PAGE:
Food is fuel! I’m always surprised (although I know I shouldn’t be) how many people don’t seem to understand this basic principle.
Now I appreciate that food is also for pleasure, social gatherings and for many other reasons.
But if you take it back to when we were first on this earth then it was and still is to fuel our bodies for daily life, whatever that throws at us.
The following example may sound like you. Certainly I think a lot of people will recognise this scenario.
Recently I trained a client who has a really busy office job and the day before her training session had been hectic.
She struggles to get up early enough in the morning to be able to have a proper breakfast, but on this day managed to grab some porridge and strawberries before work.
At lunchtime she was caught out because the salad she had taken to work had gone off so she ended up just grabbing whatever she could find.
Having left work late, she realised that she didn’t really have that much in to make dinner and her evening meal ended up being a glass of wine and a handful of crisps!
Now I came to train her the next day in the morning and she hadn’t had a chance to eat beforehand.
I could tell that this was going to be a recipe for disaster and as the session went on she had less and less energy.
In the end we had to stop the session early because she felt sick.
So if you are doing a rigorous workout, walking or just being active because of the demands of your daily life then your body needs to be fuelled appropriately for the form of activity you are doing.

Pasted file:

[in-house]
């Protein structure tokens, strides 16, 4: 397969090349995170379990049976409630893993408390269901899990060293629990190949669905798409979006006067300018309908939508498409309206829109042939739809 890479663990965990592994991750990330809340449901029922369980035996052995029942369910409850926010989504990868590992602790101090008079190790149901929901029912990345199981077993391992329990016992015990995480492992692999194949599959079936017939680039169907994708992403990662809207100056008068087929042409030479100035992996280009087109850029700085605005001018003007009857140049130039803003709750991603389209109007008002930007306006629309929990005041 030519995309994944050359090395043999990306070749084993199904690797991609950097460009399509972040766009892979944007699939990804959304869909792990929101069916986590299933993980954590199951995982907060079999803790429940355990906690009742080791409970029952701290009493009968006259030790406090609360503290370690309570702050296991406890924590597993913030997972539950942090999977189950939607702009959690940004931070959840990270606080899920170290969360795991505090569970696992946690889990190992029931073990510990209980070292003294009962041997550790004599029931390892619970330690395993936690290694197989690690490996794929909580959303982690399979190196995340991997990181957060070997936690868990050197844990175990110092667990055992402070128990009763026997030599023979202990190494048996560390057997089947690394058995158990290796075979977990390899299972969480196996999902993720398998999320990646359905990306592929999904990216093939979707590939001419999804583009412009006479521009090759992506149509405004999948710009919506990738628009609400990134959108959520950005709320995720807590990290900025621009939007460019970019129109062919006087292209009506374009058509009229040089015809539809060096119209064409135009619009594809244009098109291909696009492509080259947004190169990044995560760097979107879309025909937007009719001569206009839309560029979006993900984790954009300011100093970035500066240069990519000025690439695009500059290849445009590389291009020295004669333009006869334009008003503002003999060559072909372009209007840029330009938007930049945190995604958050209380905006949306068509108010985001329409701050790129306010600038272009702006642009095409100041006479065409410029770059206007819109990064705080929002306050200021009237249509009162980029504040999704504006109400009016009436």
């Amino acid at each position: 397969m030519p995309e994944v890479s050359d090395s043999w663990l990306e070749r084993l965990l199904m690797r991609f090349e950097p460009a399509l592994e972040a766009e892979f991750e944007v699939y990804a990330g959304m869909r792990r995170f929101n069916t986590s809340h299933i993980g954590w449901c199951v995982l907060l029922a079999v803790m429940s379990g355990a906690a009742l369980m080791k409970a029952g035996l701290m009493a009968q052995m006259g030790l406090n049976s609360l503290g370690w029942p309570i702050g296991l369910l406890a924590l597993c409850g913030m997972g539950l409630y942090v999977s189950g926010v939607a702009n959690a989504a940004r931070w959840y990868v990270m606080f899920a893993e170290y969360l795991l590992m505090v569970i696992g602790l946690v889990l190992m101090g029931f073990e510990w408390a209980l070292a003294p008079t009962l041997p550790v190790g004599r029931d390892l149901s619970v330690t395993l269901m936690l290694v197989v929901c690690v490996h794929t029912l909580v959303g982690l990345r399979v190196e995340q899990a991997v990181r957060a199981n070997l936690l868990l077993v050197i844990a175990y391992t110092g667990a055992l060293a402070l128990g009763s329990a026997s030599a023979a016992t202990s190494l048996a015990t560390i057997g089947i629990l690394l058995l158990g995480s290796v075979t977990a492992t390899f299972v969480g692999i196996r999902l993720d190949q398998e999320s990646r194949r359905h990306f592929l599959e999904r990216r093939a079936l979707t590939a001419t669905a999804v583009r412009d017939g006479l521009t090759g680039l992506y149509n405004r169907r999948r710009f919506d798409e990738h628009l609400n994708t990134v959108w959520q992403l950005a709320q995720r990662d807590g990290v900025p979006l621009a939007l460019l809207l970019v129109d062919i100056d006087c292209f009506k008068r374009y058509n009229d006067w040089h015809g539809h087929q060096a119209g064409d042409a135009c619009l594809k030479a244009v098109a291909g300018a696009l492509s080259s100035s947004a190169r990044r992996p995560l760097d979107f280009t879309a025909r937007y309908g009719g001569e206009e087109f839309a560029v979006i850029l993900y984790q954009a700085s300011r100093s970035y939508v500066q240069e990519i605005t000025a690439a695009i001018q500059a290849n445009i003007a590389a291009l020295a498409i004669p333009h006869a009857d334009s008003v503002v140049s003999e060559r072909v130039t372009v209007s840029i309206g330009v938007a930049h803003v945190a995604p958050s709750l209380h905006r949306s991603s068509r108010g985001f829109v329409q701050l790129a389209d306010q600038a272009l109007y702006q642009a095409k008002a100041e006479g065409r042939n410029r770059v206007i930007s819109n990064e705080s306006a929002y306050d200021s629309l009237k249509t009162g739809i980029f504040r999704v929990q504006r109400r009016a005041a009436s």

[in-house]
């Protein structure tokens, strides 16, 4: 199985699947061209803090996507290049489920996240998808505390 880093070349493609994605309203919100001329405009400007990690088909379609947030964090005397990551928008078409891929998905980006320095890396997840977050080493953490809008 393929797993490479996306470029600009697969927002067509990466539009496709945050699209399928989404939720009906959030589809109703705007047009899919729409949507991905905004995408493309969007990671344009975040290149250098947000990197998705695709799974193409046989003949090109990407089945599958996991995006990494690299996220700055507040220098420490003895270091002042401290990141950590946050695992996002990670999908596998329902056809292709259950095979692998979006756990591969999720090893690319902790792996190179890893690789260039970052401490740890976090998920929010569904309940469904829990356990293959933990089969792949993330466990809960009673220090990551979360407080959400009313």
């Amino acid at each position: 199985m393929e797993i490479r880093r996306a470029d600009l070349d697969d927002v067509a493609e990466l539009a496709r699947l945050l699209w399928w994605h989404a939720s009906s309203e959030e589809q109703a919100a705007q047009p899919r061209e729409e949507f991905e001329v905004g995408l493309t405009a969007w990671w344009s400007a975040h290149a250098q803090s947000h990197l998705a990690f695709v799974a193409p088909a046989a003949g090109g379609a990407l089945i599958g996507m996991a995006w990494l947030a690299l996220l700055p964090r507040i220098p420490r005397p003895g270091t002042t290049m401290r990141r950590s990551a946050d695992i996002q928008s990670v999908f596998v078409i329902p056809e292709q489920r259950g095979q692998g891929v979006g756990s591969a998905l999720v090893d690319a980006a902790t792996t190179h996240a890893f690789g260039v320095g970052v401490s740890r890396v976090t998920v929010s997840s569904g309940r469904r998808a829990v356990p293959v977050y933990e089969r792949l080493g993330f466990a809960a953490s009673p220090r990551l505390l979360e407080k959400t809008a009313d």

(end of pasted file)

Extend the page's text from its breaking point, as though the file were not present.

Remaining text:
This may sound technical and it doesn’t have to be really.
Don’t expect to function properly on empty in the morning.
For example, even if you aren’t going to the gym early you still need to replenish energy stores for your brain and yourself to be able to get through the morning.
If you are doing a workout before you have breakfast, then the best thing to give you much-needed energy would be amino acids taken in water as these will increase your fat burn and not affect your lean muscle.
If you can’t get your hands on these, then I would recommend some berries or a banana to replenish your glycogen stores.
Something small before your workout and to start off the day is definitely better than nothing at all, and then your breakfast should contain a small serving of carbohydrate.
This could be in the form of fruit, rice or starchy vegetables.
Throughout the day you should stick to three meals and keep the snacks to a minimum.
All regular snacking will do is keep your blood sugar at an average level and increase your risk of becoming insulin resistant.
If this happens it is even harder to lose weight as your body will produce too much insulin in a response to the food you are eating.
Also if you can eat your last meal of the day around 6pm then this gives your body a chance to digest it properly before bed.
That will result in a much more restful sleep as your body will not have to work overtime during the night to digest a heavy meal.
If you have to eat later than this it is best to choose something light to eat.
Good choices for this time of day would be grilled chicken salad or scrambled eggs and spinach.
Again these types of food tend to be much better for aiding digestion through the night.
· Nikki Caputa is a health and fitness coach who works one-to-one with clients and runs her own fitness camps where she trains groups. Known as FAB Body Bootcamps, two are based at Fareham and one is in Portsmouth. Nikki is also an ambassador for Jamie Oliver’s Food Revolution. Visit fabbodybootcamp.co.uk and challenge-fitness.co.uk. Follow Nikki on Twitter @nikkifitmum1.